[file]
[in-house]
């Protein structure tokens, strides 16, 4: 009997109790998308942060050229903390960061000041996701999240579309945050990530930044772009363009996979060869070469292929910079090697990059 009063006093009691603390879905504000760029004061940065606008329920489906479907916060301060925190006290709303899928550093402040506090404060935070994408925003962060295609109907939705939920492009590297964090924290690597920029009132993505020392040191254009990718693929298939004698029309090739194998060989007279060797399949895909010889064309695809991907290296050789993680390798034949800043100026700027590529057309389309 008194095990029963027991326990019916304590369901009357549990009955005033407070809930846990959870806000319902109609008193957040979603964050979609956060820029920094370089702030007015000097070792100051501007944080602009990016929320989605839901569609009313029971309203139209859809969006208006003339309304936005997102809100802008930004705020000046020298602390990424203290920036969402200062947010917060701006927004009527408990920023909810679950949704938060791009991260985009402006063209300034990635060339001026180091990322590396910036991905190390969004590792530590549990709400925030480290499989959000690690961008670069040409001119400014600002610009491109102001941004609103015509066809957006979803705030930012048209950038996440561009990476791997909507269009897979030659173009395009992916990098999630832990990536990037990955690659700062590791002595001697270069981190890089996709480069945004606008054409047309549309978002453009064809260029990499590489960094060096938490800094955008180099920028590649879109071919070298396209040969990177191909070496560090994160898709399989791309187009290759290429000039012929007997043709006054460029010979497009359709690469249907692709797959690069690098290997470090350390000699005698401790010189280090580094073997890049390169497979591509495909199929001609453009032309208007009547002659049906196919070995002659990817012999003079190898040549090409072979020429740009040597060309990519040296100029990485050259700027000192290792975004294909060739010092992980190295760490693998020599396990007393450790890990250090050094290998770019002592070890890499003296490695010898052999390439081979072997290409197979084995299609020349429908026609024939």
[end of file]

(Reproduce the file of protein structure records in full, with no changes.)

[in-house]
């Protein structure tokens, strides 16, 4: 009997109790998308942060050229903390960061000041996701999240579309945050990530930044772009363009996979060869070469292929910079090697990059 009063006093009691603390879905504000760029004061940065606008329920489906479907916060301060925190006290709303899928550093402040506090404060935070994408925003962060295609109907939705939920492009590297964090924290690597920029009132993505020392040191254009990718693929298939004698029309090739194998060989007279060797399949895909010889064309695809991907290296050789993680390798034949800043100026700027590529057309389309 008194095990029963027991326990019916304590369901009357549990009955005033407070809930846990959870806000319902109609008193957040979603964050979609956060820029920094370089702030007015000097070792100051501007944080602009990016929320989605839901569609009313029971309203139209859809969006208006003339309304936005997102809100802008930004705020000046020298602390990424203290920036969402200062947010917060701006927004009527408990920023909810679950949704938060791009991260985009402006063209300034990635060339001026180091990322590396910036991905190390969004590792530590549990709400925030480290499989959000690690961008670069040409001119400014600002610009491109102001941004609103015509066809957006979803705030930012048209950038996440561009990476791997909507269009897979030659173009395009992916990098999630832990990536990037990955690659700062590791002595001697270069981190890089996709480069945004606008054409047309549309978002453009064809260029990499590489960094060096938490800094955008180099920028590649879109071919070298396209040969990177191909070496560090994160898709399989791309187009290759290429000039012929007997043709006054460029010979497009359709690469249907692709797959690069690098290997470090350390000699005698401790010189280090580094073997890049390169497979591509495909199929001609453009032309208007009547002659049906196919070995002659990817012999003079190898040549090409072979020429740009040597060309990519040296100029990485050259700027000192290792975004294909060739010092992980190295760490693998020599396990007393450790890990250090050094290998770019002592070890890499003296490695010898052999390439081979072997290409197979084995299609020349429908026609024939």